MM: 43:06 Yeah. Well, again, we said this a few times already. The first thing I’d say is there’s a lot of different shapes and sizes out there of great leadership, right? But one that resonates with me the most, and I’ve already mentioned it as a sort of an organizational philosophy we have, I just always appreciated servant leaders. I just liked that style. Again, I’ve seen non servant leaders, people that don’t have that style succeed and be great leaders. I don’t mean to take away from that, but the one that appeals to me is servant leadership. I just like the humility of it. I like the style and, I read a book that’s a very famous business book that really changed my, who really affected my view of leadership. And it was, Good to Great by James Collins and he has a whole chapter devoted to leadership. And the beautiful thing about this particular book that James wrote was that he’d done all this research. He had studied two companies that are in the same industry across different industries. He had done numerous studies, right? And he had all his research and he was looking at leadership in this particular chapter. And he was, so I’m just going to pick on a particular industry. He had examined Walgreens demise as CVS’s gain. Right? Or fill in the blank with a different industry. I’m, I don’t mean to pick on that particular company. But what he found was that when it came to leadership, he expected and his team expected, that great leaders would tend to have the charismatic big personality guys or girls who took charge of an organization had great energy. And again, those leaders are out there and they can be effective. But what he found was a pattern that oftentimes the companies that succeeded the best were actually led by introverted leaders who tended to be servant leaders, humble and not really spotlight seekers, who put others success and accomplishments ahead of their own, and there’s this great line from, he has this model called the servant level five leadership with five different levels to it. And at the very top when you get to level five leader, his line is it’s a combination of humility, of personal humility and professional will. So, these people are really willful, strong people, but they have this humility about them that keeps them from the spotlight, but they’re driving companies to great success. And I liked that a lot and it resonated with me, and that’s the type of leader I try to be. I don’t always succeed, I sometimes fail at that, but I like that sort of humble leader, servant leadership but with strong will and conviction. That was a cool combination for me. That’s sort of almost like a, it’s almost a paradox, you know that somebody that could be sort of humble and have this strong will at the same time, and I do believe in that.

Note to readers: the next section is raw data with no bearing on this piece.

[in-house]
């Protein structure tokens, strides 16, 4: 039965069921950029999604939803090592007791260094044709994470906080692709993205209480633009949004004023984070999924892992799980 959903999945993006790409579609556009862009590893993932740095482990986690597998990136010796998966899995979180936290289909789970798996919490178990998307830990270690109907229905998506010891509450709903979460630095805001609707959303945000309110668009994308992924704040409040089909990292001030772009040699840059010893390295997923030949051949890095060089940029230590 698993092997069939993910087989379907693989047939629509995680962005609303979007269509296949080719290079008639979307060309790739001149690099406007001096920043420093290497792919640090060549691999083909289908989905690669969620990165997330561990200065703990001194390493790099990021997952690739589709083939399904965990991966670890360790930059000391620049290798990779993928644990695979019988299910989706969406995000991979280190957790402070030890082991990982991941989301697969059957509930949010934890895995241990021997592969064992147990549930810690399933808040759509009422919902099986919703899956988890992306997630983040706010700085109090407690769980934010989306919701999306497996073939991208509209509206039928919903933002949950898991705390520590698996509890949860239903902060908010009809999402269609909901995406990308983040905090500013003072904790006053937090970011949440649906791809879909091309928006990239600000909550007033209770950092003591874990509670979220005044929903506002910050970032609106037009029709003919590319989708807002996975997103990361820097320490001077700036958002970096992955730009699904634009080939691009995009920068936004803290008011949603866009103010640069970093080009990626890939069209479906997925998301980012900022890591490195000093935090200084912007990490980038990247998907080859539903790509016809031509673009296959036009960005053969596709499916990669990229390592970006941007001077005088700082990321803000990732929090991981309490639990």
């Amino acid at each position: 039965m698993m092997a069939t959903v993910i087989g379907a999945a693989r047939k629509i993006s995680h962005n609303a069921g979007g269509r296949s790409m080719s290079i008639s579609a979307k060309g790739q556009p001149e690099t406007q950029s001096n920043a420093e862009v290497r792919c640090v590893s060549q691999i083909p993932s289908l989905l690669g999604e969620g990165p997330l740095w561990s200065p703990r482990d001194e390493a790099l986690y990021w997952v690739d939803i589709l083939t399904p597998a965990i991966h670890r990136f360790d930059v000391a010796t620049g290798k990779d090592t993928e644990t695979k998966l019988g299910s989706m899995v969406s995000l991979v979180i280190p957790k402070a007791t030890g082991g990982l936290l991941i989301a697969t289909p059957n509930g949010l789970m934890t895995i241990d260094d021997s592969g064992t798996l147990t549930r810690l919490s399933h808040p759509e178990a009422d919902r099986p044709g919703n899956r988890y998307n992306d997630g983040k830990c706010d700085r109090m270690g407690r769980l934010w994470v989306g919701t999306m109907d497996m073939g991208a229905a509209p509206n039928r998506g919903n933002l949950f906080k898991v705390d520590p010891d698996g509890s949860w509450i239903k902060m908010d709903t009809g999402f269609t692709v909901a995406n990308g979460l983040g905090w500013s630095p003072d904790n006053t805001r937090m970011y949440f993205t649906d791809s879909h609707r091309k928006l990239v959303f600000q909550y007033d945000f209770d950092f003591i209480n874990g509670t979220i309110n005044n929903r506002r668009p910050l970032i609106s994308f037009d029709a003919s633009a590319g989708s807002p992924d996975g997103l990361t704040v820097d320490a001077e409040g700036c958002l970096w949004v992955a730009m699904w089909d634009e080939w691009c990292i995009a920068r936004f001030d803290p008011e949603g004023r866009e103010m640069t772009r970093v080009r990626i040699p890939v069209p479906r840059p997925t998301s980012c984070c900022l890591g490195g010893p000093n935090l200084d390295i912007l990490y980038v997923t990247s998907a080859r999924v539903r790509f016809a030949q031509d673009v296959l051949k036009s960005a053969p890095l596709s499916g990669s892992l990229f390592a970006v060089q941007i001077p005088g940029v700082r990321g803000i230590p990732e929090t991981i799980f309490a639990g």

KL: 43:30 We’ve got a lot of emergent leaders that are listening and you’ve done a lot of research, you’re well educated in the leadership area, what recommendations would you give to someone that’s really trying to sort of build their leadership in their learning, what kind of advice, what kind of knowledge? You know, what kind of books do you think they need?